Will Davies argues that the current political deadlock shows the slow implosion of neoliberalism, and the need for real political choices.
Some people doubt the capacity of parliamentary democracy to tell any kind of truth. There is a Hayekian worldview, in which betting and markets represent a better aggregation of opinion and knowledge than elections and representation. But maybe democratic representation is capable of conveying some slightly deeper truths, which aren't just matters of fact.
For example, the truth of the 'Third Way' is now on glorious display: mediocre politicians struggling to wrestle some form of authority from a situation of aggressive ambivalence, one of the loudest 'don't knows' that the British public has ever expressed. The consequence of reducing politics to bland ritualised mantras of 'hard-working families' and cutting 'waste' is now being performed before our eyes. Did it not occur to any of the parties to put some new, distinctive policies into their manifestos? Did none of them think of imagining society differently, not only from the present, but also from rival visions?
It strikes me that, if there is to be an election again later this year, that we might benefit from scrapping the (now evidently meaningless) leaders debate, parking the lame attempts at reducing elections to American-style talent shows, and seeking some form of political differentiation. If that doesn't work, throw another election. And another one. Send the Manifestos back covered in red ink and 'must try harder'. Wait until there are no 'win-win' outcomes left, and the 'hard-working families' have left the building. Threaten to shut down entire government departments at random, until each political party has explained what they will tax, where they intend to cut and how they intend to break the stranglehold that the financial sector has over the British taxpayer. If that fails, kid-nap the leaders' wives/campaigning devices. Real political economy has returned and it needs acknowledging.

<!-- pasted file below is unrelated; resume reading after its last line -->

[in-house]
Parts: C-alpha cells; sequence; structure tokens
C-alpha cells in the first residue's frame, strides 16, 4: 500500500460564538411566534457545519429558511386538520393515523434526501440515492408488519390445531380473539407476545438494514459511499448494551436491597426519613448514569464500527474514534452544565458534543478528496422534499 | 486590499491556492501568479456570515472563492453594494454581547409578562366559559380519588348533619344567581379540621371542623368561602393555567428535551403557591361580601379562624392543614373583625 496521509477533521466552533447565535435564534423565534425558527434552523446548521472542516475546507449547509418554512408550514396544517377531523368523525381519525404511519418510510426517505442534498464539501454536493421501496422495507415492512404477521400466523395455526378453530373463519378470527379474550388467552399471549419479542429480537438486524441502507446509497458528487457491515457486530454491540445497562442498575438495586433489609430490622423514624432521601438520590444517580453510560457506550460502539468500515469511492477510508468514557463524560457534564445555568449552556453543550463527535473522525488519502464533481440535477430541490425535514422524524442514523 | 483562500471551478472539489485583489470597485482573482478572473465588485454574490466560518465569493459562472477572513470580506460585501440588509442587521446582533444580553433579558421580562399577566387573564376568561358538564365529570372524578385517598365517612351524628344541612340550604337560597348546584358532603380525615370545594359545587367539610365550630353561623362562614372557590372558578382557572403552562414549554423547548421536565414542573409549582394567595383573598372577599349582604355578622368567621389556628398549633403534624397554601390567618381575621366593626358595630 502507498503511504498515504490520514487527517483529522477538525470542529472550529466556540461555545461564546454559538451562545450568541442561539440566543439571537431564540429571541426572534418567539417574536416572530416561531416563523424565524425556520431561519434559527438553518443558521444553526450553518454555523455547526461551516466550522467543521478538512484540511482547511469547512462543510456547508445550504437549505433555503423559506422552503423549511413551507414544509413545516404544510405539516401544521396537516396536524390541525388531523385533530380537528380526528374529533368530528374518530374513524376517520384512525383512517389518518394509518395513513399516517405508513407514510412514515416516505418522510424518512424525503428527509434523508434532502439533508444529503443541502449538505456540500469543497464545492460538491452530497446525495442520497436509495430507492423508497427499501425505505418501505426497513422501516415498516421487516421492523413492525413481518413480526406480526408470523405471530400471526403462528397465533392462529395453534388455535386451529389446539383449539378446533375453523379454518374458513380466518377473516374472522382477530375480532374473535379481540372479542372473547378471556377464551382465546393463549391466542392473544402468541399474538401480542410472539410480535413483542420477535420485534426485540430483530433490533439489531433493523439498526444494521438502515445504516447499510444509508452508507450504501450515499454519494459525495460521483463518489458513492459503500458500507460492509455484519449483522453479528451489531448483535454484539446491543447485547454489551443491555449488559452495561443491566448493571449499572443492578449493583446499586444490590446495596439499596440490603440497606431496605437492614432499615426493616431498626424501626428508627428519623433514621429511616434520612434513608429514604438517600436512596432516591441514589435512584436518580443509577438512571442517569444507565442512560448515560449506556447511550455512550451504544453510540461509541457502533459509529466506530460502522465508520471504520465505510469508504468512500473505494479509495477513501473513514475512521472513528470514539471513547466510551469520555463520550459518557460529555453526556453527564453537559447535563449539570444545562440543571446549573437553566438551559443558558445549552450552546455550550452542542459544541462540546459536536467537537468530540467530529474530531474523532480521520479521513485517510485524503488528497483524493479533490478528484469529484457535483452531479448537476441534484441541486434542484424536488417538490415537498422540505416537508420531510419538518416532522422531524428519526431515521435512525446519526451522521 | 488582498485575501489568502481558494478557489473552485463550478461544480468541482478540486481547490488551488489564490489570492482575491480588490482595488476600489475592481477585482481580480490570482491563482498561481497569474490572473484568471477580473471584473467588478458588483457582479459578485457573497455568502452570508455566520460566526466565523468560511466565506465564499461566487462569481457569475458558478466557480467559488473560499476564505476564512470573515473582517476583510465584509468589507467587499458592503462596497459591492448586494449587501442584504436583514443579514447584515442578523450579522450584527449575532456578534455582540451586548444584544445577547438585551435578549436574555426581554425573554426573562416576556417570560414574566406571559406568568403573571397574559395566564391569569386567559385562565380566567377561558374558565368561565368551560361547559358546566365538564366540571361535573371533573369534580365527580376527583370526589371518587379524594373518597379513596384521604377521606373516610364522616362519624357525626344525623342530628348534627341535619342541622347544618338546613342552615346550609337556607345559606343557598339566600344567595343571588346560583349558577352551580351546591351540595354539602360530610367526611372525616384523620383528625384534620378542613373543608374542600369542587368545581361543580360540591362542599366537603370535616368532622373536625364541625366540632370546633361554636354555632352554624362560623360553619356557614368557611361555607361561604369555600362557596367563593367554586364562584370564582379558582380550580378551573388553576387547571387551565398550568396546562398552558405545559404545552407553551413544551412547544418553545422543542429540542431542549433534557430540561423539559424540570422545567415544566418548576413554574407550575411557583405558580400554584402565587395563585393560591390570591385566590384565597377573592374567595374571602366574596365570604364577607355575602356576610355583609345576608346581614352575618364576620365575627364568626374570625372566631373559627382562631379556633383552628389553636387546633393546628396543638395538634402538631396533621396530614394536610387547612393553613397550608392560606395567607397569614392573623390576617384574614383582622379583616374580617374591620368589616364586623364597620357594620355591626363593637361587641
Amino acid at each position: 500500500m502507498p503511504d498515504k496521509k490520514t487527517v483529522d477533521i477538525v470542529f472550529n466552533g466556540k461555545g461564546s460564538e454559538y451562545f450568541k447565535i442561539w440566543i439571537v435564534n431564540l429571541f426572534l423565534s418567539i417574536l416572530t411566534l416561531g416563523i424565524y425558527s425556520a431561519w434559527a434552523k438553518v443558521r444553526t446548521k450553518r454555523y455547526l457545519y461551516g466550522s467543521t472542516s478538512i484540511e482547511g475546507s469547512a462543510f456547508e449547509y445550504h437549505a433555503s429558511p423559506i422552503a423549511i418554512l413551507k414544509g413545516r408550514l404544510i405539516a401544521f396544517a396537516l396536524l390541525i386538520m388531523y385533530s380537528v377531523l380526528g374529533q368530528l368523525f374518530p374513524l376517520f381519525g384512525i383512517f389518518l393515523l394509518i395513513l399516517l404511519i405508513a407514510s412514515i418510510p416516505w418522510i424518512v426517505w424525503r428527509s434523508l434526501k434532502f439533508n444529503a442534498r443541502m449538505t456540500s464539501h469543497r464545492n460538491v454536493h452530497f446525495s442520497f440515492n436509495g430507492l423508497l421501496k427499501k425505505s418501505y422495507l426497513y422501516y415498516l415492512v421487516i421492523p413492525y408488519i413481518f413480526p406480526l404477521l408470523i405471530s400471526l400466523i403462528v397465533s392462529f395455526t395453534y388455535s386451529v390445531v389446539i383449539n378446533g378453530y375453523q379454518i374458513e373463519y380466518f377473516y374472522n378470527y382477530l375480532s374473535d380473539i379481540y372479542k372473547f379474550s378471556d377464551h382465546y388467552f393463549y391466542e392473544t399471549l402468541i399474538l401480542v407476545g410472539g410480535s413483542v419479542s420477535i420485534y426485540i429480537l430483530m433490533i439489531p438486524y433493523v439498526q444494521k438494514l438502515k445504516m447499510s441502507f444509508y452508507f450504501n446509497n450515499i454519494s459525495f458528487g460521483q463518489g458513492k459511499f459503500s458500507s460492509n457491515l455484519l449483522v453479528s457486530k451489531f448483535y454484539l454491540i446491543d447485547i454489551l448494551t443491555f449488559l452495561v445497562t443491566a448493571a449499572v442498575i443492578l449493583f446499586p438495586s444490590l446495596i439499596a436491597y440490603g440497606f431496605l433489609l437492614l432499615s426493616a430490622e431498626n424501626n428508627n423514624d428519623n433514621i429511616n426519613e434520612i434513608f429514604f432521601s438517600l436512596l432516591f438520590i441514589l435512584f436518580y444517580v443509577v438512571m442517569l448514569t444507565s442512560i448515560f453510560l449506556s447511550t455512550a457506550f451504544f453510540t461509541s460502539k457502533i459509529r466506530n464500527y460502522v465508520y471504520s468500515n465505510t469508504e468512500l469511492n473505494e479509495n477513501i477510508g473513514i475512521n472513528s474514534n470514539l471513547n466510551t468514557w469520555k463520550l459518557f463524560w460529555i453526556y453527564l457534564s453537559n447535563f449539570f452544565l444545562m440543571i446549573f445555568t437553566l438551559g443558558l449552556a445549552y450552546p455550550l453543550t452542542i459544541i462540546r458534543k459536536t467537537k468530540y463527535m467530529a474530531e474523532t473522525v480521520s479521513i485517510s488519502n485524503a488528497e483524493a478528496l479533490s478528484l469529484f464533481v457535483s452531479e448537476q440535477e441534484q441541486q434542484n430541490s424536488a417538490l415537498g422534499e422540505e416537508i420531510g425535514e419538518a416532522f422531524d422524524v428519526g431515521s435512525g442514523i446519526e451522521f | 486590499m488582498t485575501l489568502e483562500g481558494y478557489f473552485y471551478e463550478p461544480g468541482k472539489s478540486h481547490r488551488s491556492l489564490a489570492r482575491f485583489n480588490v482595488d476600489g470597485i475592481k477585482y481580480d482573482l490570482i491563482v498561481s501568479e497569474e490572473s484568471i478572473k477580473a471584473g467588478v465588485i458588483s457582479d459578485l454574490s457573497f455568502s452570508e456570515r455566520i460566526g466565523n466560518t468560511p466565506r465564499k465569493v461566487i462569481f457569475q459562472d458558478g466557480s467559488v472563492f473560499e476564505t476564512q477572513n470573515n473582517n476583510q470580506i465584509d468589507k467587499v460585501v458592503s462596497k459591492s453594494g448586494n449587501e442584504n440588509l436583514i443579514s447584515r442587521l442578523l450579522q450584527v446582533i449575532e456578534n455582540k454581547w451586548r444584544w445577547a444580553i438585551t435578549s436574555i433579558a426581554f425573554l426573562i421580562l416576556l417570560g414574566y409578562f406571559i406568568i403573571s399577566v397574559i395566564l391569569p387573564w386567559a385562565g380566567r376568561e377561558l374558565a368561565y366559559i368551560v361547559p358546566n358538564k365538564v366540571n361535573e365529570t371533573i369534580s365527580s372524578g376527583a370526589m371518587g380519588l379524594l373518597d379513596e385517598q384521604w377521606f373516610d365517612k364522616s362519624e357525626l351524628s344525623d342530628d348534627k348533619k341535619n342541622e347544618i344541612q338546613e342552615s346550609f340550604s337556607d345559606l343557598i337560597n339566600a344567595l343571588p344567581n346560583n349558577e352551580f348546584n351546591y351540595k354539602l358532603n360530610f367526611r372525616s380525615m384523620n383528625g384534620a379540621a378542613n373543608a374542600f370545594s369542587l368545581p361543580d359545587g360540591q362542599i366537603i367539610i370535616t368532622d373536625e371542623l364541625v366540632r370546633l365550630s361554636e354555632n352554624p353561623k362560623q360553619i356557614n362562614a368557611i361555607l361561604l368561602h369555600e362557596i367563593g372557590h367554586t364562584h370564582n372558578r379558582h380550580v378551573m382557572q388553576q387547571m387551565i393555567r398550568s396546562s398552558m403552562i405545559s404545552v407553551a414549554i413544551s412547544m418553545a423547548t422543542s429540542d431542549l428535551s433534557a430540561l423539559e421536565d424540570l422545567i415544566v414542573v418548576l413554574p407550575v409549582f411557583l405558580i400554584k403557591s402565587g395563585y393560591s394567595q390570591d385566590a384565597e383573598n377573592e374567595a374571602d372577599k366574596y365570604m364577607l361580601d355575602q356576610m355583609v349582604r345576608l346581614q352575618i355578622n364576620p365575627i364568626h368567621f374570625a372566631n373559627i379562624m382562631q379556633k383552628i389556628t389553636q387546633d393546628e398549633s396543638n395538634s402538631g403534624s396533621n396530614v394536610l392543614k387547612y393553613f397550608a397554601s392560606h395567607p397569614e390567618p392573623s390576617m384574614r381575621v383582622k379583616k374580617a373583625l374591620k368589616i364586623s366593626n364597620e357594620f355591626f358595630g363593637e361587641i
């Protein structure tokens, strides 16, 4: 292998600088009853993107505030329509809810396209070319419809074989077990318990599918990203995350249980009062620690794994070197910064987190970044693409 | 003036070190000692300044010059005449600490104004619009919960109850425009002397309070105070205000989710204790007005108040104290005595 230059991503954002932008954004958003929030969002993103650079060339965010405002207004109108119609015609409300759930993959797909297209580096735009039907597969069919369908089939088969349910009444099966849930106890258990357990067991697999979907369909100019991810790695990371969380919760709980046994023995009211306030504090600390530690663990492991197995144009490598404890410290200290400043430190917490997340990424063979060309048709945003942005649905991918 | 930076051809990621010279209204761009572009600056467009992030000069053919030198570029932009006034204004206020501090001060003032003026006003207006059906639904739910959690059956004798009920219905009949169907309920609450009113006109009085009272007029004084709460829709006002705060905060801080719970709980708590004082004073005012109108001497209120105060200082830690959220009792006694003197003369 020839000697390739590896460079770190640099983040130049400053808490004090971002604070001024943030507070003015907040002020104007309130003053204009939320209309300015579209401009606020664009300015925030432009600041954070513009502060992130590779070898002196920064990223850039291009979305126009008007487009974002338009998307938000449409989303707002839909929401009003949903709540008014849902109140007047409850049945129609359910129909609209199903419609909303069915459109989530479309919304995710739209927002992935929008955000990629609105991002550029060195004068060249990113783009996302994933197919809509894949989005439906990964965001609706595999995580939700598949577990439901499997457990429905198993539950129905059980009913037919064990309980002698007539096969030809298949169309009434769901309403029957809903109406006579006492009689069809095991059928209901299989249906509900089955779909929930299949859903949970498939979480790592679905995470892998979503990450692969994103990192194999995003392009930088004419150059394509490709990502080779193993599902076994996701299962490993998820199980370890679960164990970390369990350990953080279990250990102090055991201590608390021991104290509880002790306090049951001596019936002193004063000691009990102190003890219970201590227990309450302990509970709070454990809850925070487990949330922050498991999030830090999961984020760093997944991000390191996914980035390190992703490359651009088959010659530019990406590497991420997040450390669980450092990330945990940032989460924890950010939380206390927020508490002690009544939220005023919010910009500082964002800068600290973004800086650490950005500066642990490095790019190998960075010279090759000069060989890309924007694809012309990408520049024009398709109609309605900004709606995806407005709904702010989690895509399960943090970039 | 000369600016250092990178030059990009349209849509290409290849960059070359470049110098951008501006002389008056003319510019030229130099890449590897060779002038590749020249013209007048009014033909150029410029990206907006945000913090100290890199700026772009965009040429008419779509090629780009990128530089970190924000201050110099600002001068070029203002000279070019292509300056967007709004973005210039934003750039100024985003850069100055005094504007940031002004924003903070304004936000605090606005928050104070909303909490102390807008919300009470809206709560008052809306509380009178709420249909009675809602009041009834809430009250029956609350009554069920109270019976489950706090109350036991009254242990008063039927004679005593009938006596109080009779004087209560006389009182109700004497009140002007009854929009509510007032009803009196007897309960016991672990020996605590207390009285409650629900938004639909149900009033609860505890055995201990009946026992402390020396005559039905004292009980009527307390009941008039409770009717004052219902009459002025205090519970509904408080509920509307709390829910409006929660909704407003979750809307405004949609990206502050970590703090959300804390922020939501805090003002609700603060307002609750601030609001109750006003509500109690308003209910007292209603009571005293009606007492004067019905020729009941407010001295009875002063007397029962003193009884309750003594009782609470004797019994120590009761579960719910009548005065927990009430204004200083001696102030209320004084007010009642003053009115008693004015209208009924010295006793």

But as we all know, none of this matters in comparison to what the bond markets think. Bond markets hate ambivalence, we're told (couldn't someone explain to the bond markets that the British electorate has simply performed one gigantic hedge?). This is one of the interesting paradoxes of neo-liberalism. While governments are not permitted to 'pick winners', or disupt market mechanisms, or perform industrial policy, nor can they be ambivalent. They must be strong and absent all at the same time. Jamie Peck argues in this paper that the paradox of neo-liberalism "is that it can live neither with nor without the state". Or as David Harvey puts it "neo-liberalism needs a certain sort of nationalism to survive". The state's authority is therefore strictly Schmittian, residing not in any goals or values, but purely in its strength. From the neo-liberal perspective, a state that lacks strength is almost as bad as one with a normative agenda.
What Britain is witnessing right now is this paradox imploding. For the past thirty years, British political parties have gradually converged on the perfect neo-liberal model. Their policies have moved gradually closer to the prescriptions of The World Economic Forum, starting with guaranteeing adequate security and policing, then stabilising the macro-economy, then turning to market competition and regulation, and finally nurturing the right sorts of social 'externalities' and 'public goods' in the areas of education, infrastructure and culture. The problem is that this neutering of political difference ultimately leads to the very ambivalence that the markets so hate. They want someone to be in control, they just don't want that someone to have any clear political identity.
One solution, that competitiveness experts regularly propose, is to hand more and more policies over to permanent 'competitiveness councils' that are not affected by democracy. Independent central banks might be considered a good example of this in action. But fiscal policy is not monetary policy. Fiscal policy is at the epicentre of modern democracy (I'm not sure the American revolution would have got off the ground with the slogan "no inflation without representation", for example). A fiscal crisis, as we now face, represents a political choice inviting political answers. It cannot be met simply with strength, and the promise of a 'robust regulatory environment' or strong property rights. But until the options are properly laid out, any democratic choice is arbitrary, and ambivalence - of the kind expressed last night - is the most honest answer.
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